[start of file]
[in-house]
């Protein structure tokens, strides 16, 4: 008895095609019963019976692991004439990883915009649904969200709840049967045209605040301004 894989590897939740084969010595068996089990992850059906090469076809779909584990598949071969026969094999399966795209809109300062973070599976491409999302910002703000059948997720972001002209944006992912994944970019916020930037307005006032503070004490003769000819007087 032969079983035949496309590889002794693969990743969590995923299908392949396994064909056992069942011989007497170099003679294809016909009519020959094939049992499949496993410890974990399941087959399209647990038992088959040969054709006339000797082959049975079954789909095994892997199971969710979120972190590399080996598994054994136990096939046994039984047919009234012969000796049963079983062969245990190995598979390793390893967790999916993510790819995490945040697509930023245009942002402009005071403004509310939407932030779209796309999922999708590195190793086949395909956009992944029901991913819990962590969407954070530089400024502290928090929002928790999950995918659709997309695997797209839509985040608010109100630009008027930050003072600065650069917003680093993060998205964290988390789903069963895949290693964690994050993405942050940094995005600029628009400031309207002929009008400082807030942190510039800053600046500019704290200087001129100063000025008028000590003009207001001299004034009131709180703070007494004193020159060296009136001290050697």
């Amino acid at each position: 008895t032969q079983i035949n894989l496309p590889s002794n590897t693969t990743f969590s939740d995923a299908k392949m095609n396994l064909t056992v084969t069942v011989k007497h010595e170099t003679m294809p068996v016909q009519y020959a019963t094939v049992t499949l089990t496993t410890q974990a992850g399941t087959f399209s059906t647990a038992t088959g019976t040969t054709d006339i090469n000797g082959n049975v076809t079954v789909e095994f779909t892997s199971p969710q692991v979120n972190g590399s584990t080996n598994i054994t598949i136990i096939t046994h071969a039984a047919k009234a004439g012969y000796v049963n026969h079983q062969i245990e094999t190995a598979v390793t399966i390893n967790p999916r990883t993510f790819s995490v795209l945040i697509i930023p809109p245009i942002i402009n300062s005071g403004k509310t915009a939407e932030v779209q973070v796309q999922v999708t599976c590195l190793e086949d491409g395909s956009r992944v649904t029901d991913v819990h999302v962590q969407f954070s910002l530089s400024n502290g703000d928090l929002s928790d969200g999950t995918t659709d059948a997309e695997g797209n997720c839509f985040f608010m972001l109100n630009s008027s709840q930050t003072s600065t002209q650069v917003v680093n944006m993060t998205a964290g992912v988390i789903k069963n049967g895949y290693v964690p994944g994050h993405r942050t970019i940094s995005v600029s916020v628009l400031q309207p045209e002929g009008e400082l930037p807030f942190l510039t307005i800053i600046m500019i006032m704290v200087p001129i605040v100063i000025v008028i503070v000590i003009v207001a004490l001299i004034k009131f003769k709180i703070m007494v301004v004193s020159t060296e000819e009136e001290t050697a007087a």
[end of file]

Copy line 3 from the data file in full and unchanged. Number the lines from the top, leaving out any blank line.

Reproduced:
């Amino acid at each position: 008895t032969q079983i035949n894989l496309p590889s002794n590897t693969t990743f969590s939740d995923a299908k392949m095609n396994l064909t056992v084969t069942v011989k007497h010595e170099t003679m294809p068996v016909q009519y020959a019963t094939v049992t499949l089990t496993t410890q974990a992850g399941t087959f399209s059906t647990a038992t088959g019976t040969t054709d006339i090469n000797g082959n049975v076809t079954v789909e095994f779909t892997s199971p969710q692991v979120n972190g590399s584990t080996n598994i054994t598949i136990i096939t046994h071969a039984a047919k009234a004439g012969y000796v049963n026969h079983q062969i245990e094999t190995a598979v390793t399966i390893n967790p999916r990883t993510f790819s995490v795209l945040i697509i930023p809109p245009i942002i402009n300062s005071g403004k509310t915009a939407e932030v779209q973070v796309q999922v999708t599976c590195l190793e086949d491409g395909s956009r992944v649904t029901d991913v819990h999302v962590q969407f954070s910002l530089s400024n502290g703000d928090l929002s928790d969200g999950t995918t659709d059948a997309e695997g797209n997720c839509f985040f608010m972001l109100n630009s008027s709840q930050t003072s600065t002209q650069v917003v680093n944006m993060t998205a964290g992912v988390i789903k069963n049967g895949y290693v964690p994944g994050h993405r942050t970019i940094s995005v600029s916020v628009l400031q309207p045209e002929g009008e400082l930037p807030f942190l510039t307005i800053i600046m500019i006032m704290v200087p001129i605040v100063i000025v008028i503070v000590i003009v207001a004490l001299i004034k009131f003769k709180i703070m007494v301004v004193s020159t060296e000819e009136e001290t050697a007087a």